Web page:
Circle of Life

Pointing at a peace sign in the middle of a brilliantly colored, circular sand-painted mosaic, 14-year-old Melva Carter said she learned Buddhist principles by working alongside Buddhist monks.

“I learned compassion, kindness, respect and love,” she said. “By working with the monks, they show you how to share. They work with you with patience.”

During a free four-week program at the Watts Towers Arts Center, the secrets of the Buddhist mandala--circular graphic symbols depicting the totality of the universe that may date back to 600 BC--are being shared with youths such as Melva.

In the program titled “Healing Violence Through Art,” which began Aug. 2, three Tibetan Buddhist monks from the Namgyal Monastery in Ithaca, N.Y., are working with 100 5- to 16-year-olds. While the monks construct a traditional Wheel of Compassion, the youths have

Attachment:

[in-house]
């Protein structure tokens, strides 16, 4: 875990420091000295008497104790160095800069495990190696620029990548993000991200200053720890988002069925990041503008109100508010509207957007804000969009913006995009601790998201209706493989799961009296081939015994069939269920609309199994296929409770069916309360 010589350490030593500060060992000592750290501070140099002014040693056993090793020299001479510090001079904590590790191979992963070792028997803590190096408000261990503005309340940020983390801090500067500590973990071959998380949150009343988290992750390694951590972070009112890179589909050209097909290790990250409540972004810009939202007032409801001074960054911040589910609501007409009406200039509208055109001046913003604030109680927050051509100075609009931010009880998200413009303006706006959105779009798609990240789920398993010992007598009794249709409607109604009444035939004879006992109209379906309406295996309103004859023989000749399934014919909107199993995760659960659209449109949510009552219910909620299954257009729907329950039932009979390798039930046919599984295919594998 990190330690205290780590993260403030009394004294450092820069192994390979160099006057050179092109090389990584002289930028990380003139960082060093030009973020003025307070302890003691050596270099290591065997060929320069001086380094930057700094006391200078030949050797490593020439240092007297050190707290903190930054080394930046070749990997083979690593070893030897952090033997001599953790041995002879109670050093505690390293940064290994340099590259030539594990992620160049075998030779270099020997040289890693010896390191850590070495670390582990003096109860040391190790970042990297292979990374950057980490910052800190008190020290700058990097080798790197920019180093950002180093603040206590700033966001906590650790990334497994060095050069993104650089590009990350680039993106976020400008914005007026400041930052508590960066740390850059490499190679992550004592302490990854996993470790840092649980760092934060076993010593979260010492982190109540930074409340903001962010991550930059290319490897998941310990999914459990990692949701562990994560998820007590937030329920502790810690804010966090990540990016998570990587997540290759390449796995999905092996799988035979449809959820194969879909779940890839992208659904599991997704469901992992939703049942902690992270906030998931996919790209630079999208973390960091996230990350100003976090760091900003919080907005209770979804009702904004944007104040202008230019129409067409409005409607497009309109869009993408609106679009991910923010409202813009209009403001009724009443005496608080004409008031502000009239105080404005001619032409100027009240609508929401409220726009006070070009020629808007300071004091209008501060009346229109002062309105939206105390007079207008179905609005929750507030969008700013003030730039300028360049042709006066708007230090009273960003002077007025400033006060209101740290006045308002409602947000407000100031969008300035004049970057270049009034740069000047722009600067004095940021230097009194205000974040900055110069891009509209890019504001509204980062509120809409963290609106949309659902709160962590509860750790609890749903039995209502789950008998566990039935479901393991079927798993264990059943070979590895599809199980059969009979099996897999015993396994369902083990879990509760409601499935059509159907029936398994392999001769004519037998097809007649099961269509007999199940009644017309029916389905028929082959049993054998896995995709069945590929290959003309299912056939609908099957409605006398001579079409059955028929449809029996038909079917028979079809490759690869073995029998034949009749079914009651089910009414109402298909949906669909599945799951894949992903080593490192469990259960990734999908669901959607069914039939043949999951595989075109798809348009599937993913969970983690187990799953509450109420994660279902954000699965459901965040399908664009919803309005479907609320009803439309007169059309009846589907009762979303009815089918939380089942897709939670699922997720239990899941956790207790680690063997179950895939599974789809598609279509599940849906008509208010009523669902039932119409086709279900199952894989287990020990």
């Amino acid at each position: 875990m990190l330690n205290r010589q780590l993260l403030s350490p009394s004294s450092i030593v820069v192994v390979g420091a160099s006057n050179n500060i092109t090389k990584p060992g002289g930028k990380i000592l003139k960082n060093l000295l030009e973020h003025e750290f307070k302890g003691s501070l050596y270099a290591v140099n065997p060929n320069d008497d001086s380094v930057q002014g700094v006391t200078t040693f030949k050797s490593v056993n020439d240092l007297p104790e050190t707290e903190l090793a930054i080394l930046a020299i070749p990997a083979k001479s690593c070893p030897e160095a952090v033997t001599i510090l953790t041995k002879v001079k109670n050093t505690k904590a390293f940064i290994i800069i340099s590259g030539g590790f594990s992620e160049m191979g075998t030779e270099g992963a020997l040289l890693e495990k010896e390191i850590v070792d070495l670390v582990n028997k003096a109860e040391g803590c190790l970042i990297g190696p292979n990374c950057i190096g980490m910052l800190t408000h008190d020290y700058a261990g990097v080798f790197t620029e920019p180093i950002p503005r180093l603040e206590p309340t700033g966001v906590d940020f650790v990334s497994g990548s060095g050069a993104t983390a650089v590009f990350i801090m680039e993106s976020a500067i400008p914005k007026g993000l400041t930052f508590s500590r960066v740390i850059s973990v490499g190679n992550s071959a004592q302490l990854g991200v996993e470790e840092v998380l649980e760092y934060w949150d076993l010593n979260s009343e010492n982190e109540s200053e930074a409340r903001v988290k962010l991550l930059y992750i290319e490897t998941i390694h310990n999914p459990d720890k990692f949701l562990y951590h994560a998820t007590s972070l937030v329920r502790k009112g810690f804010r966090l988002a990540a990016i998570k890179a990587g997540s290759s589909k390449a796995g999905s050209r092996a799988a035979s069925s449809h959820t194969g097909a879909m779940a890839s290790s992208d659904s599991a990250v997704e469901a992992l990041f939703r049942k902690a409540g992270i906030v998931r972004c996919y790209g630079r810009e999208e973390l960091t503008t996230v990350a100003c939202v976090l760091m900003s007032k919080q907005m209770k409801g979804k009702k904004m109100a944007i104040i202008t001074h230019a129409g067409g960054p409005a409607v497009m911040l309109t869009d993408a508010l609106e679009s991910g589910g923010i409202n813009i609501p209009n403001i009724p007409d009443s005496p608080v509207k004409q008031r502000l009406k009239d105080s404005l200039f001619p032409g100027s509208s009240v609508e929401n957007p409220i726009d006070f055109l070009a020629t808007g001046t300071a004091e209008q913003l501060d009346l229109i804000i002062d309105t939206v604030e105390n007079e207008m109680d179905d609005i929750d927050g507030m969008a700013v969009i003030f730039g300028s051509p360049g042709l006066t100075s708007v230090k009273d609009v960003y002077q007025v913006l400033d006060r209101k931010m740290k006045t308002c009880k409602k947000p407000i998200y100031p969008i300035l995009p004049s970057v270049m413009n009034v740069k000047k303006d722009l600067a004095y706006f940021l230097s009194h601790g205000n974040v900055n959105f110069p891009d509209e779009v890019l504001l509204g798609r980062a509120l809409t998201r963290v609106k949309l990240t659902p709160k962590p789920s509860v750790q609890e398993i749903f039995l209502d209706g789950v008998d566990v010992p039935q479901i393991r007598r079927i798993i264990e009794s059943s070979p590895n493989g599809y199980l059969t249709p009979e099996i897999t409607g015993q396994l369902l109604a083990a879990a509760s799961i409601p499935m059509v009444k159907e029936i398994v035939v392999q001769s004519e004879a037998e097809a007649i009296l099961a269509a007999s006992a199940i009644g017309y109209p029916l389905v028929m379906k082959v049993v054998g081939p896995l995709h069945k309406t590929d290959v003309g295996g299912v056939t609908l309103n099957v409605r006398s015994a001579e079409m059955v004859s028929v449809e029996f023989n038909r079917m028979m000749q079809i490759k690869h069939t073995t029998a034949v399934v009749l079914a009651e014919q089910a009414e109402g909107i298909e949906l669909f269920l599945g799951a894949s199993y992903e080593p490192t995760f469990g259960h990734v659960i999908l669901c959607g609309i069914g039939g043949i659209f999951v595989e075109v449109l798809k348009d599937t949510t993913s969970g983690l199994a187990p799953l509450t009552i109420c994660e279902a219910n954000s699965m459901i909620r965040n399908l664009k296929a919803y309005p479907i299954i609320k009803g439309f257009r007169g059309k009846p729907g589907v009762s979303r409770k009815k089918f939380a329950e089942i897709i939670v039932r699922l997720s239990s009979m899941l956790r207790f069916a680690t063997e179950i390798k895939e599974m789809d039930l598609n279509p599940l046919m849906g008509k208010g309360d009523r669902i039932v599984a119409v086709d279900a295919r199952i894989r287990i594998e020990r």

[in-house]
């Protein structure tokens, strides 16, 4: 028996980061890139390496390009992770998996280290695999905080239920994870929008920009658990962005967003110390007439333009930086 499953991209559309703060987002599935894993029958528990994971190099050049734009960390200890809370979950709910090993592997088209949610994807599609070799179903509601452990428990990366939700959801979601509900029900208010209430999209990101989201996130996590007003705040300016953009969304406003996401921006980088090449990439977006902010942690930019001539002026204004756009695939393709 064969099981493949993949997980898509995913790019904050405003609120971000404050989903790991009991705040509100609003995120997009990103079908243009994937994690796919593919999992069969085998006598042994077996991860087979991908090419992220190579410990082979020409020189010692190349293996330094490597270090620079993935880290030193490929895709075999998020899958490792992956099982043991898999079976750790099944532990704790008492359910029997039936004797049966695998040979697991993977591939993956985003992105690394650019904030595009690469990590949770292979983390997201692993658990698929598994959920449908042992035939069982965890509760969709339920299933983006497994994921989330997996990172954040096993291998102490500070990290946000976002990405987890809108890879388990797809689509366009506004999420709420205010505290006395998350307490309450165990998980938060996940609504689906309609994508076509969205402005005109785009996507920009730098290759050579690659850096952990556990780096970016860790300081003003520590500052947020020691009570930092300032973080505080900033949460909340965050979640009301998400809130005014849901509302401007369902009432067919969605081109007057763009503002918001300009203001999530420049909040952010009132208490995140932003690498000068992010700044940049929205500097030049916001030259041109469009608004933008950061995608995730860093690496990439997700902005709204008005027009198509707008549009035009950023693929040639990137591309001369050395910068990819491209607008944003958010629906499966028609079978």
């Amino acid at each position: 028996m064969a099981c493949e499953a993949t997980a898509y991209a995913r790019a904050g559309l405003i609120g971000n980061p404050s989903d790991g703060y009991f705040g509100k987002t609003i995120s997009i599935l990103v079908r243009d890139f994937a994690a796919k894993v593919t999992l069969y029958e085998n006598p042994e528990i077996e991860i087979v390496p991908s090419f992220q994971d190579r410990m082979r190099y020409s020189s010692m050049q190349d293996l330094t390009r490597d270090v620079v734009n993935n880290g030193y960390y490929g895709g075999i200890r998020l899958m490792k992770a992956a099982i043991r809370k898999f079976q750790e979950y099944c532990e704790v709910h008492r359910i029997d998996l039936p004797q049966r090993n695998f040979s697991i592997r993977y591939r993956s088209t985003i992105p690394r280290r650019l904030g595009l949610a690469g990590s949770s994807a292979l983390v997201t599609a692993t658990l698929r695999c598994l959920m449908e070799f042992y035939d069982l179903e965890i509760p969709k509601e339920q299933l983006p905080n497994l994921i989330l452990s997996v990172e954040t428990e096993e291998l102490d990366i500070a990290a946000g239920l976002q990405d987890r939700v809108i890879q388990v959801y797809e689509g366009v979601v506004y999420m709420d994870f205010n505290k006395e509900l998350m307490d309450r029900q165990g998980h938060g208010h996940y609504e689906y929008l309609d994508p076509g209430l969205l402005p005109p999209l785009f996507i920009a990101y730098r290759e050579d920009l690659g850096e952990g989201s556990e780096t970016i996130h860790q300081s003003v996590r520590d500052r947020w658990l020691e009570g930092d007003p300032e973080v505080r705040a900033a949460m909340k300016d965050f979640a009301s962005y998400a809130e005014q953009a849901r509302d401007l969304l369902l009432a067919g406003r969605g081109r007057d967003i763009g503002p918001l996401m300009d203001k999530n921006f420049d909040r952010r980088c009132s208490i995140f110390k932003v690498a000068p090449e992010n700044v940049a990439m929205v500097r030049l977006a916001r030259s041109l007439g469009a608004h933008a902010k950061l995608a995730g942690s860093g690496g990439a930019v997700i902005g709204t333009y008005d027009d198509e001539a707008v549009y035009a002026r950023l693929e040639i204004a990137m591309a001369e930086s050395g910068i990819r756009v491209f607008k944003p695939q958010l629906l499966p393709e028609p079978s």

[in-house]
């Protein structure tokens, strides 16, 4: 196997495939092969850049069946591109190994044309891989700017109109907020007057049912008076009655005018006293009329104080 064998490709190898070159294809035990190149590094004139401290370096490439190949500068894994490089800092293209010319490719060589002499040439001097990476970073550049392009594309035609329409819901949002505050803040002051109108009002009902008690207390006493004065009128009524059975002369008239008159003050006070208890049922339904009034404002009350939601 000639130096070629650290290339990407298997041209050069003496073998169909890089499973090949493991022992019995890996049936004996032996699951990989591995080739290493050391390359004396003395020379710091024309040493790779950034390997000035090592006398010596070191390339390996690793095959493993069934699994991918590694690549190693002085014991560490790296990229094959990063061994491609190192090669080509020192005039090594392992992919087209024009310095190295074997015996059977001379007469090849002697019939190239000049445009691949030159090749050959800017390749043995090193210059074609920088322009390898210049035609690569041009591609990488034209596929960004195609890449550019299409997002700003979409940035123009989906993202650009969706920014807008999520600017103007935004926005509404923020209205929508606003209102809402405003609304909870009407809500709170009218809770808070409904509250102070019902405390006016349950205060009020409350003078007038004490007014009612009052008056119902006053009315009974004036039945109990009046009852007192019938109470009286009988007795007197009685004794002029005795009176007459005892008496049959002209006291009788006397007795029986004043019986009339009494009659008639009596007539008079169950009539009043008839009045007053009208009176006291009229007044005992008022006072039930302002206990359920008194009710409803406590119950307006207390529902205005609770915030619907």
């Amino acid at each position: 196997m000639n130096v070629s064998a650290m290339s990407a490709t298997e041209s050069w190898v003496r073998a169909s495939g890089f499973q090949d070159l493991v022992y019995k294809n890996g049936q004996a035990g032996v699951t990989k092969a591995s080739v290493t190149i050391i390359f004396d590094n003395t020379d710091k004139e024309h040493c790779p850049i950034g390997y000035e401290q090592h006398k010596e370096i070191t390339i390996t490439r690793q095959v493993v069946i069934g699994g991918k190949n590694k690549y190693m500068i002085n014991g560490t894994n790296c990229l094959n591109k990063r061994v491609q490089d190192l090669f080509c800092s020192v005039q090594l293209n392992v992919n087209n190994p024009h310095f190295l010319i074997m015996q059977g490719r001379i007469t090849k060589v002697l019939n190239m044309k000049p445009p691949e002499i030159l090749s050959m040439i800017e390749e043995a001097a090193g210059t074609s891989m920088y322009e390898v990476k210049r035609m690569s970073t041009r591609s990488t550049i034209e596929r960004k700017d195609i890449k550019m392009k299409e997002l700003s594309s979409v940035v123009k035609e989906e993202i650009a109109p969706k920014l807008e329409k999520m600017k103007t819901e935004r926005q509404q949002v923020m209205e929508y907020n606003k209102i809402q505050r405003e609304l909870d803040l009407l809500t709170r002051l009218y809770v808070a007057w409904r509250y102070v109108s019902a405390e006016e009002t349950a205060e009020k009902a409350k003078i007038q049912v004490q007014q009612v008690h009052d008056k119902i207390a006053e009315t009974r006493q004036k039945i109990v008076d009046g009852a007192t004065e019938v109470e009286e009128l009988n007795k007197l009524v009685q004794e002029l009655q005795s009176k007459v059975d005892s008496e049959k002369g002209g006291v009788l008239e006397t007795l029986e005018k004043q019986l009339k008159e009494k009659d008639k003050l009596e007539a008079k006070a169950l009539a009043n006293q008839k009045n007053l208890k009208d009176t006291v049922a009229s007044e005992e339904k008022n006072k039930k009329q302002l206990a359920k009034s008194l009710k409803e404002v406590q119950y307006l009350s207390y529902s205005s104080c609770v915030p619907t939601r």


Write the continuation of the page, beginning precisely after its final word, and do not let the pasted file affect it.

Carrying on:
been creating one of their own, painting images with colored sand that reflect their culture.

For the Buddhists, dismantling the mandalas is as important as creating them. On Aug. 30 at 11 a.m.--after the mandalas have fulfilled their purpose, according to the monks--the monks and the children will sweep away the colored sand.

For Buddhist monk Champa Lhuno, working with the youths has been a learning experience.

“In Asian countries, children are asked to copy. In Western countries, children are taught to create by themselves. Both are good, but this is another way of teaching,” he said.



“Healing Violence Through Art,” through Aug. 30, Tuesday through Sunday, 10 a.m. to 4 p.m.; Watts Towers Arts Center, 1727 E. 107th St.; free; (213) 485-1795.